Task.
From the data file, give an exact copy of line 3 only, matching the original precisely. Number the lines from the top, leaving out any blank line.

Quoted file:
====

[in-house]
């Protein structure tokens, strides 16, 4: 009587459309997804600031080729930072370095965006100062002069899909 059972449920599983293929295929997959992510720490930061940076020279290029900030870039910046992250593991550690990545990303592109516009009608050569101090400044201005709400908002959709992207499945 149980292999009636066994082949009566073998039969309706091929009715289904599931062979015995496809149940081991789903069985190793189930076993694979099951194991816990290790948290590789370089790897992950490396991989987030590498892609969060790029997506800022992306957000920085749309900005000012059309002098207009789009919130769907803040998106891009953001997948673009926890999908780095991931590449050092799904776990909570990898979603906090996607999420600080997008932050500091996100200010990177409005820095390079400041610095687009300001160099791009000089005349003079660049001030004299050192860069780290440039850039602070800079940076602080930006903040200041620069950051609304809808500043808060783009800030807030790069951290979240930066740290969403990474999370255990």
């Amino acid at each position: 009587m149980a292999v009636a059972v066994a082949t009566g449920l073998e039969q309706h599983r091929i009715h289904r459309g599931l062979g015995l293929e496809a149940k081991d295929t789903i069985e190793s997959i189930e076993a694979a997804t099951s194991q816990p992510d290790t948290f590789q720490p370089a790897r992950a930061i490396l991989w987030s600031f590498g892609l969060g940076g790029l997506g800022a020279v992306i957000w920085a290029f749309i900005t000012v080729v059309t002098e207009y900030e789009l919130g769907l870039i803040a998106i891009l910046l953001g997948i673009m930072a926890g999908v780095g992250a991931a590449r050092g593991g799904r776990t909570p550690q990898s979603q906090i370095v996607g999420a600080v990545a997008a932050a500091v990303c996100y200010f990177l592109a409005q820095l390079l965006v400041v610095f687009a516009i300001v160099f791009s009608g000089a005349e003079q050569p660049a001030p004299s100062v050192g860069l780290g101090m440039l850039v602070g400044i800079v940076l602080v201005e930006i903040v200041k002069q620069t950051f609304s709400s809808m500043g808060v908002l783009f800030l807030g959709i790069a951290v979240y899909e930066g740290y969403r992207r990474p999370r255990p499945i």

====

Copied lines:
């Amino acid at each position: 009587m149980a292999v009636a059972v066994a082949t009566g449920l073998e039969q309706h599983r091929i009715h289904r459309g599931l062979g015995l293929e496809a149940k081991d295929t789903i069985e190793s997959i189930e076993a694979a997804t099951s194991q816990p992510d290790t948290f590789q720490p370089a790897r992950a930061i490396l991989w987030s600031f590498g892609l969060g940076g790029l997506g800022a020279v992306i957000w920085a290029f749309i900005t000012v080729v059309t002098e207009y900030e789009l919130g769907l870039i803040a998106i891009l910046l953001g997948i673009m930072a926890g999908v780095g992250a991931a590449r050092g593991g799904r776990t909570p550690q990898s979603q906090i370095v996607g999420a600080v990545a997008a932050a500091v990303c996100y200010f990177l592109a409005q820095l390079l965006v400041v610095f687009a516009i300001v160099f791009s009608g000089a005349e003079q050569p660049a001030p004299s100062v050192g860069l780290g101090m440039l850039v602070g400044i800079v940076l602080v201005e930006i903040v200041k002069q620069t950051f609304s709400s809808m500043g808060v908002l783009f800030l807030g959709i790069a951290v979240y899909e930066g740290y969403r992207r990474p999370r255990p499945i």